EGU21-1073
https://doi.org/10.5194/egusphere-egu21-1073
EGU General Assembly 2021
© Author(s) 2021. This work is distributed under
the Creative Commons Attribution 4.0 License.

Dual seismic migration velocities reveal imbricated fluid diffusion and aseismic slip In a Corinth Gulf  swarm (Greece)

Louis De Barros1, Pierre Dublanchet2, Frédéric Cappa1, and Anne Deschamps1
Louis De Barros et al.
  • 1Université Côte d'Azur, CNRS, OCA, IRD, Geoazur, Sophia Antipolis, France
  • 2MINES ParisTech, PSL Research University, Centre de Géosciences, 35 rue Saint-Honoré 77305 Fontainebleau, France

Fluid induced earthquake sequences generally appear as expanding swarms activating a particular fault. Such swarms are generally interpreted as fluid diffusion, which ignores the possibility of static, dynamic or aseismic triggering, and the existence of rapid migration. Here, we study the temporal evolution of a seismic swarm that occurred over a 10-day period in October 2015 in the extensional rift of the Corinth Gulf (Greece) using high-resolution earthquakes relocations. The seismicity radially migrates on a normal fault at a fluid diffusion velocity (~125 m/day). However, this migration occurs intermittently, with periods of fast expansion (2-to-10 km/day) during short seismic bursts alternating with quiescent periods. Moreover, the growing phases of the swarm illuminate a high number of repeaters. Therefore, we propose a new model to explain the combination of multiple driving processes for such swarms.  Fluid up flow in the fault may induce aseismic slip episodes, separated by phases of fluid pressure build-up. The stress perturbation due to aseismic slip may activate small asperities in the fault that produce bursts of seismicity during the most intense phase of the swarm. We then validated this model through hydro-mechanical modeling, where earthquakes consist in the failure of asperities on a creeping fault infiltrated by fluid. For that, we couple rate‐and‐state friction, non‐linear diffusivity and elasticity along a 1D interface. This model reproduces the dual migration speeds observed in real swarms. We show that migration speeds increase linearly with the mean pressurization, and are not dependent on the hydraulic diffusivity, as traditionally suggested.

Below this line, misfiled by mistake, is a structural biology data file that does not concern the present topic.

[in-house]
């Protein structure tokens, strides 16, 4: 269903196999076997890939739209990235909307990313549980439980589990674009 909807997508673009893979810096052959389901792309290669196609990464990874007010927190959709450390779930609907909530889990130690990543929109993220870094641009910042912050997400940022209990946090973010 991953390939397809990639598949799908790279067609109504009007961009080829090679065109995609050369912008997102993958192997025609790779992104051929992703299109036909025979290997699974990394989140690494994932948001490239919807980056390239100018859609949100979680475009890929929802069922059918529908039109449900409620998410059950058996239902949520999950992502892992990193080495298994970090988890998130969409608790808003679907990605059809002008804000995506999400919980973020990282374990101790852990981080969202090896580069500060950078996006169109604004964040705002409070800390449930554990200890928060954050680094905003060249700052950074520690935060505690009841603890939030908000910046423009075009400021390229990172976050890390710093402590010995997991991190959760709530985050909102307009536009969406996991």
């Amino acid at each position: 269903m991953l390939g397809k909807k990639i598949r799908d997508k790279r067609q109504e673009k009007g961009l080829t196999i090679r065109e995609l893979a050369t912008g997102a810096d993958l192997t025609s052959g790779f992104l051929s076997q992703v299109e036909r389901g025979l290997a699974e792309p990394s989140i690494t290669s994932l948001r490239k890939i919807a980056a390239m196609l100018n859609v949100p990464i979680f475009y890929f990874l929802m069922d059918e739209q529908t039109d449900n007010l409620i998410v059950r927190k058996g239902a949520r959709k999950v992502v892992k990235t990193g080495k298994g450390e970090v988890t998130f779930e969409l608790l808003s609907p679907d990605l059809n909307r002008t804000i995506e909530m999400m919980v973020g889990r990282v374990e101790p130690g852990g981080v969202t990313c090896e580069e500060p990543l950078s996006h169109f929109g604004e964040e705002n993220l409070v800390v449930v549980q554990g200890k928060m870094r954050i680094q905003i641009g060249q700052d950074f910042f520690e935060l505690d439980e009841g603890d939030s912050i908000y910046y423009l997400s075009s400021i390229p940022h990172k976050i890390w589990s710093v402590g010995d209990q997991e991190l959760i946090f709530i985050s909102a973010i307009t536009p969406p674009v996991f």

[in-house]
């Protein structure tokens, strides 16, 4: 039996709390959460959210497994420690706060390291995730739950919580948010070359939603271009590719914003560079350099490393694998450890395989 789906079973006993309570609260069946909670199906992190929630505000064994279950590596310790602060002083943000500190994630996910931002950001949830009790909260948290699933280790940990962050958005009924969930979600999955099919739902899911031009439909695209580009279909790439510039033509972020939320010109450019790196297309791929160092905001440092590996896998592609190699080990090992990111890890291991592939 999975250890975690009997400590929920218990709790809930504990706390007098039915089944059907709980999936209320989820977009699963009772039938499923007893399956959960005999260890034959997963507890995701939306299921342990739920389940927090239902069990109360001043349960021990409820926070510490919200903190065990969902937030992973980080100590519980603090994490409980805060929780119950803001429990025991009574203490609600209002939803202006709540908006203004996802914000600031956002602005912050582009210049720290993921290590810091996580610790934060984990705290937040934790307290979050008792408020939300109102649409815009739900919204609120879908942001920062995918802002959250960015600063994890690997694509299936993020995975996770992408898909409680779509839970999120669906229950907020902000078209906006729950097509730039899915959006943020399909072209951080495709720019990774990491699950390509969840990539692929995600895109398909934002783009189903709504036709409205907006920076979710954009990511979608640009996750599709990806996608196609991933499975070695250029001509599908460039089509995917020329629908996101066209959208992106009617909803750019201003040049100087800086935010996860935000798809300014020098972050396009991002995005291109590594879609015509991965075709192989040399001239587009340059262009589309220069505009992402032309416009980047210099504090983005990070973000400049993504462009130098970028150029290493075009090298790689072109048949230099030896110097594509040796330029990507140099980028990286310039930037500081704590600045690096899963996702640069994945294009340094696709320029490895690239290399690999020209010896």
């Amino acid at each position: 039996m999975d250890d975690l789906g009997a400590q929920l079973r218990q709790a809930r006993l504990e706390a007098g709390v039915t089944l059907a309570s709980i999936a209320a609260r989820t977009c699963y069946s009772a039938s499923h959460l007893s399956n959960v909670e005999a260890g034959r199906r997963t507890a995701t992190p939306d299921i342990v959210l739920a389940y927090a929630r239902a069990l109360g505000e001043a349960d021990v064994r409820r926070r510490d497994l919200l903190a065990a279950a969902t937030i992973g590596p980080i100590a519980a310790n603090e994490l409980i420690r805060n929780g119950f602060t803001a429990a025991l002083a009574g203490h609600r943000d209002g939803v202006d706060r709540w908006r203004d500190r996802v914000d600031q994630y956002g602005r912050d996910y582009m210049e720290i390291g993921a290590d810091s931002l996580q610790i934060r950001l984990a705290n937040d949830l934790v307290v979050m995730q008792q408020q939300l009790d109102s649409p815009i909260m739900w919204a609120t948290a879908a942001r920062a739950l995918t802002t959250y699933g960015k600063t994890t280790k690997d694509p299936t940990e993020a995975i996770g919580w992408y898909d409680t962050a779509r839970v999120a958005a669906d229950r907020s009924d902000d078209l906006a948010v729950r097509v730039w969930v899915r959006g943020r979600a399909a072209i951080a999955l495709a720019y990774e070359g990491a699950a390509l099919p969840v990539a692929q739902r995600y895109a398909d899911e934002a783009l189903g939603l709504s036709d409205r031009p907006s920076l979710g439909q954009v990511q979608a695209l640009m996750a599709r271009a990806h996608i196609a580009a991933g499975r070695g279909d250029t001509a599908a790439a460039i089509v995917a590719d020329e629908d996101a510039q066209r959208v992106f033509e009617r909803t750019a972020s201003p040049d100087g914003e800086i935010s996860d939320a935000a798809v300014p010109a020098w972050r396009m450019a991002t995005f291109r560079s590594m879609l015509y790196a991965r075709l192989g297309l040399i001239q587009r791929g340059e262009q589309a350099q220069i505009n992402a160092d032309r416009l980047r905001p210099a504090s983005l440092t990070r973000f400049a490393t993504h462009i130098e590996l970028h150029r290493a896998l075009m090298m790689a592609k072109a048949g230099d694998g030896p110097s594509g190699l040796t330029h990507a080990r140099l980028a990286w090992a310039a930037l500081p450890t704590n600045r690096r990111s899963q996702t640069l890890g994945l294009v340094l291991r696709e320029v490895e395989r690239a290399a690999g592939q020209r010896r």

How to cite: De Barros, L., Dublanchet, P., Cappa, F., and Deschamps, A.: Dual seismic migration velocities reveal imbricated fluid diffusion and aseismic slip In a Corinth Gulf  swarm (Greece), EGU General Assembly 2021, online, 19–30 Apr 2021, EGU21-1073, https://doi.org/10.5194/egusphere-egu21-1073, 2021.

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